Muscat: Oman crude oil prices fell to pre-Opec (Organisation of the Petroleum Exporting Countries) agreement levels on glut concerns as shale production offset price gains made by output cuts.
Futures, for delivery in May, traded at $51.32 on close of last week’s trading at the Dubai Mercantile Exchange (DME), falling more than 6 per cent in three days. Other oil benchmarks followed suit, with Brent slumping to $51.39 and West Texas intermediary (WTI) trading at $48.50, below the psychological mark of $50 for the first time since December.
The latest drop in prices is a result of statistics released by the US Energy Information Administration (EIA), which shows American oil inventories surged by 8.2 million barrels last week to a record 528.4 million barrels, forcing speculators to abandon the long position in oil as a market overhang loomed over the troubled petroleum industry.
Baker Hughes reported rising US rig count for a straight eighth week, lifting the rig count to 617, the highest since September 2015. EIA reported a rise of 56,000 barrels per day last week in US oil production to 9.088 million bpd (barrels per day), highest in more than a year. Since the bloc’s announced cuts, US drillers have brought 140 rigs online.
“It is when we thought things are calming down that prices are falling again. The selling trend among investors is only making it worse for the oil prices as it shows a lack of optimism. Oman has taken a safe approach by budgeting oil revenues at $45, but we want oil at a higher rate to continue with full fledged diversification plans. I doubt if another agreement of production cuts will help Opec. It doesn’t look like shale producers are going to reduce production at these prices,” an economist at a major finance firm in Oman said.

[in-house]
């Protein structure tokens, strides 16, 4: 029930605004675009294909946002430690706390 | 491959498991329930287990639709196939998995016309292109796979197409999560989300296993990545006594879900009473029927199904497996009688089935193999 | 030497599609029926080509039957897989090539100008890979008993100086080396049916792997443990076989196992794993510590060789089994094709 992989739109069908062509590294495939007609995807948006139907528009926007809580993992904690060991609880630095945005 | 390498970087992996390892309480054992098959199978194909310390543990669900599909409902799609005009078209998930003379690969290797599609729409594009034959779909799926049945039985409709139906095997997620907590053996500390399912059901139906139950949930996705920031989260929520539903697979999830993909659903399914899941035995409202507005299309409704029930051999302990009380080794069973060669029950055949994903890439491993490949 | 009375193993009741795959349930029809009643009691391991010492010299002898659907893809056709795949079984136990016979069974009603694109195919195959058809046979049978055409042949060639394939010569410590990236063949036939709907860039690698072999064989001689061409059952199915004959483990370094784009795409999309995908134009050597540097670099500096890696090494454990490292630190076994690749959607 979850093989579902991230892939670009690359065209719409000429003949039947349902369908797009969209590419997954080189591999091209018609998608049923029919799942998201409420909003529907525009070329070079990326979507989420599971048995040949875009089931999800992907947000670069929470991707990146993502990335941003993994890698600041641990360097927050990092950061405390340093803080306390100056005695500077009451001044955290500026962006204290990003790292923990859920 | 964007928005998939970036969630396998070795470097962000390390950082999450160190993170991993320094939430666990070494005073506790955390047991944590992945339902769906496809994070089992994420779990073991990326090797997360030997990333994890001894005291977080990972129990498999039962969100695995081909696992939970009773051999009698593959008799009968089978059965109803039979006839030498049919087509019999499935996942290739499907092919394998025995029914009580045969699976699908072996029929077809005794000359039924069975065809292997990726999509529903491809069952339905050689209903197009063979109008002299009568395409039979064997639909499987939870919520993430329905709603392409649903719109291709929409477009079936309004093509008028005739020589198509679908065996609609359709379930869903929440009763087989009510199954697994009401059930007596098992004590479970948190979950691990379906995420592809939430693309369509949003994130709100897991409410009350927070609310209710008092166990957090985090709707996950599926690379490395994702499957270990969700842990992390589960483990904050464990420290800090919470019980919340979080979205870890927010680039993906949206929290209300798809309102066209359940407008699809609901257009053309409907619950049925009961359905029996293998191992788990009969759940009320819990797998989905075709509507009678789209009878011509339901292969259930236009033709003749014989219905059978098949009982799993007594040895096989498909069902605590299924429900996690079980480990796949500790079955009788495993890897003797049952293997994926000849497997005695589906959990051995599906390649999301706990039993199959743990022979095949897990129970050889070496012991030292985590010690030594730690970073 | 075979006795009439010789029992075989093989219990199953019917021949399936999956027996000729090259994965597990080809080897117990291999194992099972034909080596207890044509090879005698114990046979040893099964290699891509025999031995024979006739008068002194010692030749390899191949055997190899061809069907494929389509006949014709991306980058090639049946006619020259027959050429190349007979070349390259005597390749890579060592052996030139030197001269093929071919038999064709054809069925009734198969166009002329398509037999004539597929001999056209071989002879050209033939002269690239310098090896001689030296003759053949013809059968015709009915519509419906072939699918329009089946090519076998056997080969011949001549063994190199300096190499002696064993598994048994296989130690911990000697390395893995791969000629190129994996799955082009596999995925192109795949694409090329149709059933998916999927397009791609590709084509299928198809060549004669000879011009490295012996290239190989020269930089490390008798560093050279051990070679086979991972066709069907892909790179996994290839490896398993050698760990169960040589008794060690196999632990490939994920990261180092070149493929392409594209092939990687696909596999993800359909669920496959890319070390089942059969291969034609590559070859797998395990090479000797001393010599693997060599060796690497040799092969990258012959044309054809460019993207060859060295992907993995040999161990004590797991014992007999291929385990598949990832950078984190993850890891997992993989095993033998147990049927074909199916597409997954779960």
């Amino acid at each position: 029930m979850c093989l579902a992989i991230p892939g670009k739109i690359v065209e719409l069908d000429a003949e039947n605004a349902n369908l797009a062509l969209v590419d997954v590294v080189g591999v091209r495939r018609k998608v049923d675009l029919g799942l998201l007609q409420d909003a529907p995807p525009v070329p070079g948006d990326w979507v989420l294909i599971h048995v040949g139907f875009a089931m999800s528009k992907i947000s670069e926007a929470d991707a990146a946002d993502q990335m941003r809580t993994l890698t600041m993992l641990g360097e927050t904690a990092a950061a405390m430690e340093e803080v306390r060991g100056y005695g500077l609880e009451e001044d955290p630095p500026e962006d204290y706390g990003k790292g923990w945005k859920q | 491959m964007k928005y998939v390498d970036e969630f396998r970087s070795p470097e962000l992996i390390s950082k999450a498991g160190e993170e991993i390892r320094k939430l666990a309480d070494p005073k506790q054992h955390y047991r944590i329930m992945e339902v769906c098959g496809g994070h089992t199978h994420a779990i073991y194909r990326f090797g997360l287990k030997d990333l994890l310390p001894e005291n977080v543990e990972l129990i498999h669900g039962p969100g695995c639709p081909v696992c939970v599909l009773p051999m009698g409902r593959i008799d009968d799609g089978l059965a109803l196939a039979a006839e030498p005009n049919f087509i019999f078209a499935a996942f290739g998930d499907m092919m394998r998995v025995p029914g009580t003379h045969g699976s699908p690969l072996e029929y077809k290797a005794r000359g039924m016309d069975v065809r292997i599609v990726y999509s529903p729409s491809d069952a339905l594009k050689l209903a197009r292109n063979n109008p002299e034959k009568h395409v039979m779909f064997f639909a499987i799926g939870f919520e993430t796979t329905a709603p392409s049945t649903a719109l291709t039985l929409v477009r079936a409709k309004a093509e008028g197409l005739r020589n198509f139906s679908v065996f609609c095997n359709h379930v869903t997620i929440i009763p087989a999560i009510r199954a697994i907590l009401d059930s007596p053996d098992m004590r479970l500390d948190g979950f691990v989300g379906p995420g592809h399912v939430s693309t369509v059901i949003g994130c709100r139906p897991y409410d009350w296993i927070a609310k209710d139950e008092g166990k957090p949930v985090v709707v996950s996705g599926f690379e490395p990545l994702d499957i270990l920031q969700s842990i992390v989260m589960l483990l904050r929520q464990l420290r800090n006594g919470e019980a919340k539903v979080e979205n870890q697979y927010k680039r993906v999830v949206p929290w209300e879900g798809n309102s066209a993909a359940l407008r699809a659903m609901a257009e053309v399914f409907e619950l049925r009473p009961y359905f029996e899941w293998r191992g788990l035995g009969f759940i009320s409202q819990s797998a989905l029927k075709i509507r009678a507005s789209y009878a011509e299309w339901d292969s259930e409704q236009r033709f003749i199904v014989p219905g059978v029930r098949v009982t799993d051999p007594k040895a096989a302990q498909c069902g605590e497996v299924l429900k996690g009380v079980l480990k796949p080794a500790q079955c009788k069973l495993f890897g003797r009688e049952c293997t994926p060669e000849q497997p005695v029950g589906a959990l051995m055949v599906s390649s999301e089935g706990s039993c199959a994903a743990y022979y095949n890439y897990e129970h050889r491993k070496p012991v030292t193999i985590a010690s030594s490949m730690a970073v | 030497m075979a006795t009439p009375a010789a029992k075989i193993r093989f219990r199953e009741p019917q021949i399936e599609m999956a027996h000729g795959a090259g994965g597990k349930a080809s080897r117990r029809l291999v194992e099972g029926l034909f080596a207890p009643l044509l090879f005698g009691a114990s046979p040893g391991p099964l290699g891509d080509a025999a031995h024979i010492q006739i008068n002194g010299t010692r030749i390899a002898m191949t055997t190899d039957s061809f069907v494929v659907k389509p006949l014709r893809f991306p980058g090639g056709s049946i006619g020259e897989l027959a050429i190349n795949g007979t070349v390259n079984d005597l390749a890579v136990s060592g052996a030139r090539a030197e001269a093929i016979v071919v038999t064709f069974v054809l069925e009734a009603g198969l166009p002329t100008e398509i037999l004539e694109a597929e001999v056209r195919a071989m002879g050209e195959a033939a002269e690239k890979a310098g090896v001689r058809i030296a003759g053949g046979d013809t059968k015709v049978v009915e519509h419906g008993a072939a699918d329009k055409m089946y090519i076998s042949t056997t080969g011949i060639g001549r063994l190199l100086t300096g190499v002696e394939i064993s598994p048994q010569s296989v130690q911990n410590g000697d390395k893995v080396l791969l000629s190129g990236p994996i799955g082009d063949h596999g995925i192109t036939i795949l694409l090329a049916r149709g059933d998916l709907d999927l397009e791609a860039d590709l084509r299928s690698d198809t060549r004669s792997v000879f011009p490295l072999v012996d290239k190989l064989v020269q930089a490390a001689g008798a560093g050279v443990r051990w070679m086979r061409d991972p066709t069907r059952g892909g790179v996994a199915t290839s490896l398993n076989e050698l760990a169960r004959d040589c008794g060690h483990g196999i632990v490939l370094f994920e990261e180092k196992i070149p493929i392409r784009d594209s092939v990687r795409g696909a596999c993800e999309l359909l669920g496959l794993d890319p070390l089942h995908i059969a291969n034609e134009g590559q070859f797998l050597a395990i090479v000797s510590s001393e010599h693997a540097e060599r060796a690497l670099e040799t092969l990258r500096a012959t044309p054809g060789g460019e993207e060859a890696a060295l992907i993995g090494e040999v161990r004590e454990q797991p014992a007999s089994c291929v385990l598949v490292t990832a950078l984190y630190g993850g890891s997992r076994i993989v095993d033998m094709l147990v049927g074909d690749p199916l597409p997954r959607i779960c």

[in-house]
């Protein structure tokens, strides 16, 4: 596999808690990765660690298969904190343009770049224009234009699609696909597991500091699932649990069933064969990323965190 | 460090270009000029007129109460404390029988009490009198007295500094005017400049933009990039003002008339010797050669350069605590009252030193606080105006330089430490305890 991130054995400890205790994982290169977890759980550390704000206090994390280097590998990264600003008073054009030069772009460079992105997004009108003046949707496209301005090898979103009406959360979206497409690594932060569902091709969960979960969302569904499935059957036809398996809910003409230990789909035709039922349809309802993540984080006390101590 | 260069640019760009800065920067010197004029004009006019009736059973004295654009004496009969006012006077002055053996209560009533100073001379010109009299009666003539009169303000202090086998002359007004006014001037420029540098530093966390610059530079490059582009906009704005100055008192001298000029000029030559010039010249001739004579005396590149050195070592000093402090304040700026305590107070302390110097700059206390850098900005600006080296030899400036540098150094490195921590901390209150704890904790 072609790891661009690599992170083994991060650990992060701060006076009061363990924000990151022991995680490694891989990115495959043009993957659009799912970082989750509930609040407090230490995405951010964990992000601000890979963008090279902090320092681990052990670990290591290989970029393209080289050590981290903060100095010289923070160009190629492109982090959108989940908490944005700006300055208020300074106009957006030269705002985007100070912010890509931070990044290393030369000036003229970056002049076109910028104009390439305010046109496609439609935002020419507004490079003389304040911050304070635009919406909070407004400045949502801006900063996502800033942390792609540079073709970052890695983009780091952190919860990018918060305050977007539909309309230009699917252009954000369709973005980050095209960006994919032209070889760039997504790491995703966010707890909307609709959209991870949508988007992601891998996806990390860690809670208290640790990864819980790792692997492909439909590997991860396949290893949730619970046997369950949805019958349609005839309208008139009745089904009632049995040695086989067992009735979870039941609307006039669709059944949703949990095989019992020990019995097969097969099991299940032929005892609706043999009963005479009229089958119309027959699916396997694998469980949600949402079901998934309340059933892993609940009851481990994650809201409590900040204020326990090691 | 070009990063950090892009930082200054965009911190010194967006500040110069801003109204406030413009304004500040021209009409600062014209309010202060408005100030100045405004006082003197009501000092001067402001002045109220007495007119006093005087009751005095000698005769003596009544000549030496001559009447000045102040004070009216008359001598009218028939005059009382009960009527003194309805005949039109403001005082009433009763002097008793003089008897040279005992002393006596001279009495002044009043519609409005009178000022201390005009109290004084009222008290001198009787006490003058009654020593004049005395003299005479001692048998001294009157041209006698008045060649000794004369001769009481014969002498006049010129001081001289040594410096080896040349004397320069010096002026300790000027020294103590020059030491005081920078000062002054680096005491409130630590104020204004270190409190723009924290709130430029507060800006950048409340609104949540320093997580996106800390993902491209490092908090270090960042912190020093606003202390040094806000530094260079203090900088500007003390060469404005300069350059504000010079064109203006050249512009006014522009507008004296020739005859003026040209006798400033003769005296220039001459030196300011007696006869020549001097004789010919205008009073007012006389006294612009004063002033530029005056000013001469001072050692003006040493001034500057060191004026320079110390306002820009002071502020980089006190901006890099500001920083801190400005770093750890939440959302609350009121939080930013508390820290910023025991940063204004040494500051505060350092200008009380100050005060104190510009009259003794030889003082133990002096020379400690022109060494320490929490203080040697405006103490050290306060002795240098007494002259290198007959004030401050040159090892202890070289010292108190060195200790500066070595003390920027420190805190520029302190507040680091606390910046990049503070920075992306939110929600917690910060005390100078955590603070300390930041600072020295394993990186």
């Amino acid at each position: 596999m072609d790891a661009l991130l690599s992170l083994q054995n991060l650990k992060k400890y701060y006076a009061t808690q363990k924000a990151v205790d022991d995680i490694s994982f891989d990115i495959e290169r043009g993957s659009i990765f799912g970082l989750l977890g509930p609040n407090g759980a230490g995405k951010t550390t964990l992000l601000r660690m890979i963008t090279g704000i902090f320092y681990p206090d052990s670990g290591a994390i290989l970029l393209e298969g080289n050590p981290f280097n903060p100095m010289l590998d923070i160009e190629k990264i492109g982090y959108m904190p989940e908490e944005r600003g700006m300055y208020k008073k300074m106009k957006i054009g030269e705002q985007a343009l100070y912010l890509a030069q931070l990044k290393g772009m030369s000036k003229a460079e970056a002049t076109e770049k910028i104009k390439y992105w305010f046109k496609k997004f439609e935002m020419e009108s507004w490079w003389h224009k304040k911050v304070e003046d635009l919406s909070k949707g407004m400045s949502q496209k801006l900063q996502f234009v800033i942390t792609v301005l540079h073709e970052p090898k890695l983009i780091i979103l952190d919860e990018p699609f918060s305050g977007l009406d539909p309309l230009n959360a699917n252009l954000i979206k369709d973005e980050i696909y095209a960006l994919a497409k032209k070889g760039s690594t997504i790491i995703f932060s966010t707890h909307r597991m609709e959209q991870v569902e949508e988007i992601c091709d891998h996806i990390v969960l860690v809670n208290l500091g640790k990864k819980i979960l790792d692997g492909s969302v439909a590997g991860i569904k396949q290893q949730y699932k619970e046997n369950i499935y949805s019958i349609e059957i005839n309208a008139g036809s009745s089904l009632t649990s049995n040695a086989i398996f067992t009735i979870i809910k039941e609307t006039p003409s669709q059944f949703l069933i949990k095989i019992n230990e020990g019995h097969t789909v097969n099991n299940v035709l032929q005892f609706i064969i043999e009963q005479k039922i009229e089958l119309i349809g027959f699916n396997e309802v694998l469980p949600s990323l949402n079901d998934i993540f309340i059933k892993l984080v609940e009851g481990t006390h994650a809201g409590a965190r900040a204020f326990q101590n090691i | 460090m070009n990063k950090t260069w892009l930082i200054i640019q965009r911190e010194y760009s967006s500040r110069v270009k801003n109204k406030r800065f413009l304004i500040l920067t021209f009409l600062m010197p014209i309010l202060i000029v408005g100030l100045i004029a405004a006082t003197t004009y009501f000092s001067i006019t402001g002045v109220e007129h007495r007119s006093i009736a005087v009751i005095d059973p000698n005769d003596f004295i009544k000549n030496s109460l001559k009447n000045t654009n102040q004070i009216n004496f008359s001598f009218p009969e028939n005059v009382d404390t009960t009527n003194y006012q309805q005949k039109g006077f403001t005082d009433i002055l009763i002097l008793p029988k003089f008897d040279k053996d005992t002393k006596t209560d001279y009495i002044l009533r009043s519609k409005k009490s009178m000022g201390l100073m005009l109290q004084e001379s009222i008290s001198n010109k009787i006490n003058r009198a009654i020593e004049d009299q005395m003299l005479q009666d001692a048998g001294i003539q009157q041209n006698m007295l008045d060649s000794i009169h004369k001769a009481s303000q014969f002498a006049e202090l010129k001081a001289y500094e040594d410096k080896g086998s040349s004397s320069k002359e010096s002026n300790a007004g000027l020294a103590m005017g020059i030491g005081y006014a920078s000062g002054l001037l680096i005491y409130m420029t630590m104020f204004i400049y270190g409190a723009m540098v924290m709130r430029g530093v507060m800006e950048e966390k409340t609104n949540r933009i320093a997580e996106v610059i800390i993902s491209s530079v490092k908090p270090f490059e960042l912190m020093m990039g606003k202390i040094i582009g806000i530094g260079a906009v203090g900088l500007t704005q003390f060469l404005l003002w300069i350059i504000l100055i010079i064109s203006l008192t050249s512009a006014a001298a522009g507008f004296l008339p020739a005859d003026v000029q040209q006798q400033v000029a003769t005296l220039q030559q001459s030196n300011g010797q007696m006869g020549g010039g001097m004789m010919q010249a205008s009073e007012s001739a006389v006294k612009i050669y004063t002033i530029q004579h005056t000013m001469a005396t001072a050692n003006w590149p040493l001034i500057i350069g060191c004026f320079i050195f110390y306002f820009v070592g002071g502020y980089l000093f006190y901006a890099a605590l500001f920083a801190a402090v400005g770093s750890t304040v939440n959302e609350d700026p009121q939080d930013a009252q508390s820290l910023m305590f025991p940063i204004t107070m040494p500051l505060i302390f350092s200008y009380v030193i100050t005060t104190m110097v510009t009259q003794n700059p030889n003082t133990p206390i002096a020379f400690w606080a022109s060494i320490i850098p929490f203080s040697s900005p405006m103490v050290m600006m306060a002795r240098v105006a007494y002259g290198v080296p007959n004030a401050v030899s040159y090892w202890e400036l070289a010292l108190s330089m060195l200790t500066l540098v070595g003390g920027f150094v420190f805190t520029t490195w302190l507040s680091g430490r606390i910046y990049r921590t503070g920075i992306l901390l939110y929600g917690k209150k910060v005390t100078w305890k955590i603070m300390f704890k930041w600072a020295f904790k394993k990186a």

Opec had reached an agreement in Vienna last year to cut production by nearly 1.8 million barrels a day in efforts to control glut and according to reports, oil producing countries, which were a part of it have shown unprecedented compliance with Gulf Cooperation Council producers, adhering to production limits religiously. Oman slashed 45,000 barrels a day as a part of the deal.
The IEA has quantified compliance rate at 90 per cent, highlighting Opec members throttling the output by a million barrels a day. However, reports suggest that inventories across the globe have fallen slower-than-expected.
“I think oil will stabilise between $40 and $50. That is the price where shale producers will produce oil at nearly break-even rate and it will be hard for them to add rigs like they are doing now. I think we should start getting used to these low prices of oil. After all, if Oman can do well when price of oil was at $10 a barrel, we can certainly do much better at $40 or $50,” he said.